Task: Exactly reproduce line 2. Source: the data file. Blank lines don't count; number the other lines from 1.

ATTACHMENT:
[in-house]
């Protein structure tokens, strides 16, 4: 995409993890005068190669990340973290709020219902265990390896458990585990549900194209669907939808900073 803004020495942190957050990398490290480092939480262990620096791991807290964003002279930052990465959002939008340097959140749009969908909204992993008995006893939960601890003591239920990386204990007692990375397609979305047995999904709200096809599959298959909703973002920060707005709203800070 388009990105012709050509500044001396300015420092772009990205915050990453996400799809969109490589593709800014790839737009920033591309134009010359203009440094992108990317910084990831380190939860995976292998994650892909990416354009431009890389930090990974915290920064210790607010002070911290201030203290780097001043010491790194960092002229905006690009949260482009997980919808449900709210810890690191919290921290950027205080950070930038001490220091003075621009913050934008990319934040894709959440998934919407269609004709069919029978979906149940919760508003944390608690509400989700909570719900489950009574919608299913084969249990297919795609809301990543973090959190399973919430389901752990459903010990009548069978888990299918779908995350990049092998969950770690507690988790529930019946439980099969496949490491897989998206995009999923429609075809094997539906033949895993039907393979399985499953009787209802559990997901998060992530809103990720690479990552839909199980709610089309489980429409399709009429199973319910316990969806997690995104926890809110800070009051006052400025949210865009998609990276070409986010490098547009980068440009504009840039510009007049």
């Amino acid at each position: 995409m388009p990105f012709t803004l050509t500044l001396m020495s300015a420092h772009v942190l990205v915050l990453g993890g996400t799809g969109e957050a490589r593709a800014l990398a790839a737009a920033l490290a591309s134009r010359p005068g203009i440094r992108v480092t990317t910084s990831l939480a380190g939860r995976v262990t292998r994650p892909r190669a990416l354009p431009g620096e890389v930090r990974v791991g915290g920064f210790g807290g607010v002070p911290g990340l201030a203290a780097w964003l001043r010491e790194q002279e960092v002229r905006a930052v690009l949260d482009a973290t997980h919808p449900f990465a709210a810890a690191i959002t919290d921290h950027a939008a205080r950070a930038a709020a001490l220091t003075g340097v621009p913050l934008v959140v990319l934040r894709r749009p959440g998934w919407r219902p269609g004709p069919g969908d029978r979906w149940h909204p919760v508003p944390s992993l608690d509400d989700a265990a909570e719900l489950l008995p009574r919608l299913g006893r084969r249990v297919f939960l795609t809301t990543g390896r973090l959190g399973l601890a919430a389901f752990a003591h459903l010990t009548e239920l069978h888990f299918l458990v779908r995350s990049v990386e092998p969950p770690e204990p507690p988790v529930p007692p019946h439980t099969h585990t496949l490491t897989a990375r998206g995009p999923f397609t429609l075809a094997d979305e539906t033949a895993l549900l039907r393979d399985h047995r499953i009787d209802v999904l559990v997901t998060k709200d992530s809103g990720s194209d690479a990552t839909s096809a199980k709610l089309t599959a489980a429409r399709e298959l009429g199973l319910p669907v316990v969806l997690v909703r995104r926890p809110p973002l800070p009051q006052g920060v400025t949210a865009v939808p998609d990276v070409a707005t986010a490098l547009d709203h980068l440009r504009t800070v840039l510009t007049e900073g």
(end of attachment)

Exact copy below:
């Protein structure tokens, strides 16, 4: 995409993890005068190669990340973290709020219902265990390896458990585990549900194209669907939808900073 803004020495942190957050990398490290480092939480262990620096791991807290964003002279930052990465959002939008340097959140749009969908909204992993008995006893939960601890003591239920990386204990007692990375397609979305047995999904709200096809599959298959909703973002920060707005709203800070 388009990105012709050509500044001396300015420092772009990205915050990453996400799809969109490589593709800014790839737009920033591309134009010359203009440094992108990317910084990831380190939860995976292998994650892909990416354009431009890389930090990974915290920064210790607010002070911290201030203290780097001043010491790194960092002229905006690009949260482009997980919808449900709210810890690191919290921290950027205080950070930038001490220091003075621009913050934008990319934040894709959440998934919407269609004709069919029978979906149940919760508003944390608690509400989700909570719900489950009574919608299913084969249990297919795609809301990543973090959190399973919430389901752990459903010990009548069978888990299918779908995350990049092998969950770690507690988790529930019946439980099969496949490491897989998206995009999923429609075809094997539906033949895993039907393979399985499953009787209802559990997901998060992530809103990720690479990552839909199980709610089309489980429409399709009429199973319910316990969806997690995104926890809110800070009051006052400025949210865009998609990276070409986010490098547009980068440009504009840039510009007049």